In late September, 8 artist-driven cars became moving micro-galleries, welcoming visitors to experience a series of strange, immersive, whimsical, playful, absurd, and satirical artworks – each tucked inside its own automobile. Traveling in a law-abiding motorcade, IDLE WORSHIP responded to Alberta’s car-centric culture in a slow rally from familiar place to place – traversing the Calgary landscape as so many commuters do daily, but with an utterly different intention. Pithy and playful, IDLE WORSHIP was equal parts community project, commentary, and intervention in plain sight.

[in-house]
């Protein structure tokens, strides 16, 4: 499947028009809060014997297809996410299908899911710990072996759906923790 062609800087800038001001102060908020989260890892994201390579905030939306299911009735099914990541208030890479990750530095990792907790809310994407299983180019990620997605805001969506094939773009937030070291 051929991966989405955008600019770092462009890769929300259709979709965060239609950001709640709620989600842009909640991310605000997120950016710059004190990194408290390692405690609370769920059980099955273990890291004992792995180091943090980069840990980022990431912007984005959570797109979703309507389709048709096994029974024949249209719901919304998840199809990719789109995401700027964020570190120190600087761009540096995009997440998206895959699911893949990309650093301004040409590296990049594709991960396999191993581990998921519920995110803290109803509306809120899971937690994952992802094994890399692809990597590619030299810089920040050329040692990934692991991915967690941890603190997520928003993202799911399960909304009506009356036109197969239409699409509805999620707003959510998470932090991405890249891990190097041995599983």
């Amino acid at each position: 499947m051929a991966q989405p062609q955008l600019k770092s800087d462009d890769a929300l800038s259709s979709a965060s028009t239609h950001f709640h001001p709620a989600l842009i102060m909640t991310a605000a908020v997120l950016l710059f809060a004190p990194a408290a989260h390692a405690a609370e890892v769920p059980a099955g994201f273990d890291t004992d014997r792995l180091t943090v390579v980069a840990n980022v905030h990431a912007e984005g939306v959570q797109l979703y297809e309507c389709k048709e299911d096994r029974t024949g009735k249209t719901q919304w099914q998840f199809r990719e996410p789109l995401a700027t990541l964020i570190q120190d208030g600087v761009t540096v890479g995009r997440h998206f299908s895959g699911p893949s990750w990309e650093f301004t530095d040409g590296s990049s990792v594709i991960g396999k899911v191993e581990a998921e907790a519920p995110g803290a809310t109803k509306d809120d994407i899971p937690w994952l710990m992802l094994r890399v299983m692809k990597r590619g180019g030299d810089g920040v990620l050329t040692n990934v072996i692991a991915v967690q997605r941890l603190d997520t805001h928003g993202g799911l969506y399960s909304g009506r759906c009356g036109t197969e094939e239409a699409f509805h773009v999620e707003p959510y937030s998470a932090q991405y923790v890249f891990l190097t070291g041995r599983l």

Cities were sculpted – at first by accident, and later with great intentionality – around the mobility of their occupants. Especially in western Canada, where colonial aspirations commodified the land within living history, the century-old grids of cities reflect pragmatic and linear thinking, overlaid on a sprawling geography. In Calgary, urban sprawl creeps across the river valley and outwards into the foothills and prairies. Geographically, there is no body of water or mountain range nearby enough to impede this wicking outwards, and so the expansion of our city is limited only by one factor: just how far are people willing to travel to accomplish their daily tasks?